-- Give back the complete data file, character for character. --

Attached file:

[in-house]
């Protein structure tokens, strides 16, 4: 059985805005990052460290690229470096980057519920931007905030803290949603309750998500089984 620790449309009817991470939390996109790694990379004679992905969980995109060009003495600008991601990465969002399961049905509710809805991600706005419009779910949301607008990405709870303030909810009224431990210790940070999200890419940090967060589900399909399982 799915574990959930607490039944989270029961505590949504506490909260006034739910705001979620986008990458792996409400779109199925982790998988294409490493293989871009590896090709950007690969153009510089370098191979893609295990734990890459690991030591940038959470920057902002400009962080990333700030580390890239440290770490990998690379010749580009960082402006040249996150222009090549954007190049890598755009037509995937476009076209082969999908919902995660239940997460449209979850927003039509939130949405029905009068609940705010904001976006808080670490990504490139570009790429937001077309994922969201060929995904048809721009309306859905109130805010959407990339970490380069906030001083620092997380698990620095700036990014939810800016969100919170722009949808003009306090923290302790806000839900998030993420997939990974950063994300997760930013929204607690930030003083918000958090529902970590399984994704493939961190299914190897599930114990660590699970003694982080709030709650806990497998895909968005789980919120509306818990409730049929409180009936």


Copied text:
[in-house]
């Protein structure tokens, strides 16, 4: 059985805005990052460290690229470096980057519920931007905030803290949603309750998500089984 620790449309009817991470939390996109790694990379004679992905969980995109060009003495600008991601990465969002399961049905509710809805991600706005419009779910949301607008990405709870303030909810009224431990210790940070999200890419940090967060589900399909399982 799915574990959930607490039944989270029961505590949504506490909260006034739910705001979620986008990458792996409400779109199925982790998988294409490493293989871009590896090709950007690969153009510089370098191979893609295990734990890459690991030591940038959470920057902002400009962080990333700030580390890239440290770490990998690379010749580009960082402006040249996150222009090549954007190049890598755009037509995937476009076209082969999908919902995660239940997460449209979850927003039509939130949405029905009068609940705010904001976006808080670490990504490139570009790429937001077309994922969201060929995904048809721009309306859905109130805010959407990339970490380069906030001083620092997380698990620095700036990014939810800016969100919170722009949808003009306090923290302790806000839900998030993420997939990974950063994300997760930013929204607690930030003083918000958090529902970590399984994704493939961190299914190897599930114990660590699970003694982080709030709650806990497998895909968005789980919120509306818990409730049929409180009936």